We’re currently in the middle of hurricane season and all Florida property owners should be examining their insurance policies to review both their policy limits and hurricane deductible before disaster strikes.

Below are answers to some frequently asked questions concerning the hurricane deductible in Florida:

1. When does the hurricane deductible apply?

By Florida statute, the application of hurricane deductibles is triggered by windstorm losses resulting only from a hurricane declared by the National Weather Service.

Hurricane deductibles apply to damage that occurs from the time a hurricane watch or warning is issued for any part of Florida, up to 72 hours after such a watch or warning ends and anytime hurricane conditions exist throughout the state.

2. What is the difference between the hurricane deductible and all other perils deductible?

Hurricane deductibles are commonly percentage deductibles that are higher than deductibles applied to other covered causes of loss.

3. What does the hurricane deductible percentage mean?

The percentage hurricane deductible is often calculated as a percentage of the dollar amount limit of liability on the Coverage A dwelling/building.

Example: If your Coverage A dwelling/building limit of liability is $200,000, then a 2% hurricane deductible would be $4,000; a 5% hurricane deductible would be $10,000.

The property owner is responsible for the deductible amount before the insurance company pays for covered damages. The deductible amount is generally subtracted from the claim payment prior to the issuance of the check.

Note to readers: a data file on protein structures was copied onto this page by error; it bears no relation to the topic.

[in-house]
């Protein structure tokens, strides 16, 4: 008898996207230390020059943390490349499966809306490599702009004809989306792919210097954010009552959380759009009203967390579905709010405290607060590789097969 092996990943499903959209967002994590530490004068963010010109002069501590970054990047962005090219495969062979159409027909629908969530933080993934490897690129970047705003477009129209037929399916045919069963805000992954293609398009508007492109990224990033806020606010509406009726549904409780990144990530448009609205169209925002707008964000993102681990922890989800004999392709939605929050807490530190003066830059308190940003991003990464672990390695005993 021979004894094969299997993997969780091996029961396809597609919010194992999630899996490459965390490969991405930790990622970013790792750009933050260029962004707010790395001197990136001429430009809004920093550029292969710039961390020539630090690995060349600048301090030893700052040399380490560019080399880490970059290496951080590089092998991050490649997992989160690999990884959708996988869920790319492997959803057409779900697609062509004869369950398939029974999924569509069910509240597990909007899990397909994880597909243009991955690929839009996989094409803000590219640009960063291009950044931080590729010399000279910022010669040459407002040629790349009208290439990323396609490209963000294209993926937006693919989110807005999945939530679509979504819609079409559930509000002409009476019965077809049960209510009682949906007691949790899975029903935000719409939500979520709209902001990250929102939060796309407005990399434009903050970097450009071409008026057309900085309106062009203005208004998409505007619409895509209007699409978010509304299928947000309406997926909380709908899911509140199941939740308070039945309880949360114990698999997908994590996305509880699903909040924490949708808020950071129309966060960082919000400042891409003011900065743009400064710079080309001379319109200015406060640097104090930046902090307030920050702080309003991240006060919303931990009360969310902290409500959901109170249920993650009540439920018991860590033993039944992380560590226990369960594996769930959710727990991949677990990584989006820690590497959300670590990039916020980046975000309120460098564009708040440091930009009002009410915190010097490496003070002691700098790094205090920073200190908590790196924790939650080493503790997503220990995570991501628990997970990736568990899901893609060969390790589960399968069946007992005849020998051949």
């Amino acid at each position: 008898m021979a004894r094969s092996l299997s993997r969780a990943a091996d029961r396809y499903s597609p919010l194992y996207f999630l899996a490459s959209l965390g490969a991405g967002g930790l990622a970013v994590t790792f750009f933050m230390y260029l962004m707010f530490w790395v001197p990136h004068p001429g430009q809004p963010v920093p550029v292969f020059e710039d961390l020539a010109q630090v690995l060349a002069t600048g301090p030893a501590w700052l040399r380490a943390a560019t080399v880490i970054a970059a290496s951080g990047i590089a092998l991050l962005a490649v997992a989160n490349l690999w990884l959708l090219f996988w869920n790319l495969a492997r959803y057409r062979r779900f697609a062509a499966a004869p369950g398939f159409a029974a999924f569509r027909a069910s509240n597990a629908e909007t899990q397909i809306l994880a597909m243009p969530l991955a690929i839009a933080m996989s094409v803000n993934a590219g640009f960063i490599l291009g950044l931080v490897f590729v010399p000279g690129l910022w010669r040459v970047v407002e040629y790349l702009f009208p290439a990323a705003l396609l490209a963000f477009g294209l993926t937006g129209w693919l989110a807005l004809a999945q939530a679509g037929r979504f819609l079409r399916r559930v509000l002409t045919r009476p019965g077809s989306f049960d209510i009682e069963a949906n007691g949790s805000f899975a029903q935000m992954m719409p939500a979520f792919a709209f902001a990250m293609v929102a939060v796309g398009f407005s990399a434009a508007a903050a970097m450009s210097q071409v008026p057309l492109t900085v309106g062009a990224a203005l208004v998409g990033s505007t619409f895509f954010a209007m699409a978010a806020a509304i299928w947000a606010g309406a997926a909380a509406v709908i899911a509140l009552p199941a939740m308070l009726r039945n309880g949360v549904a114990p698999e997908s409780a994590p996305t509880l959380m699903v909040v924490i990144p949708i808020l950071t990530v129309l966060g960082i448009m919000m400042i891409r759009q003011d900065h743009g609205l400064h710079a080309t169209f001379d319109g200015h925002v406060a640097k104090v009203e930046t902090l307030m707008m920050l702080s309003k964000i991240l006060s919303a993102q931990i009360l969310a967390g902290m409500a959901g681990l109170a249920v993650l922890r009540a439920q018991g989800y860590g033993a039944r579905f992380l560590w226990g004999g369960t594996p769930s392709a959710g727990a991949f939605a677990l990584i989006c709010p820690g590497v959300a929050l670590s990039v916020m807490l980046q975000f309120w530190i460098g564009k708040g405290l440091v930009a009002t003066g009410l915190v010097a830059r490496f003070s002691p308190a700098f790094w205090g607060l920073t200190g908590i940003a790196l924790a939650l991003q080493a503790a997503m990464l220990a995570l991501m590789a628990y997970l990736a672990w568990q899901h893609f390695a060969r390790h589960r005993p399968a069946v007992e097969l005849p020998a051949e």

4. Can I lower the hurricane deductible?

All insurers in Florida must offer a hurricane deductible of $500, 2%, 5% and 10% of the policy dwelling/building limit of liability. A lower hurricane deductible might result in a higher annual premium (see my personal experience below).

5. If there are multiple hurricanes that damage my property in one hurricane season, can my insurance company apply the hurricane deductible multiple times?

No, the hurricane deductible applies only once during a hurricane season.

Examining your hurricane deductible now before your home or business is damaged could save you thousands. Last year I noticed that my homeowner’s insurance policy contained a 5% hurricane deductible, and I reached out to my insurance agent to determine what the increase in premium would be to lower the hurricane deductible to a 2% or 3% deductible. Surprisingly, the premium increase to lower the 5% hurricane deductible to 2% was less than $50 a year! Definitely worthwhile compared to the thousands saved if my home suffers a hurricane loss.

I spoke with too many homeowners after Hurricane Irma that had hurricane deductibles in excess of $20,000 and were unable to afford repairs to their homes. Be prudent and discuss your hurricane deductible with your insurance agent now.

*Additional information concerning Florida’s hurricane deductible is available at https://www.myfloridacfo.com/Division/Consumers/FloridasHurricaneDeductible.htm

  • David Thompson, CPCU

    These are good points for consumers to remember. It’s a common misconception by some that the percentage deductible is a percentage of the loss, not a percentage of the coverage amount.

    Also, under Florida Statute 627.701 there are exceptions when an insurer is not required to offer a $500 hurricane deductible. In addition, the same statute states that the deductible may be changed (up or down) only at the policy renewal date.

    Finally, the statute applies only to “admitted” insurers so surplus lines insurers are not required to comply with this statute.

    • Ashley Harris

      Great additional information David. Thank you!

  • HodgePhillips

    Interesting article and comments.
    Here is another question: What is your input on placing funds for deductible in Reserve Account?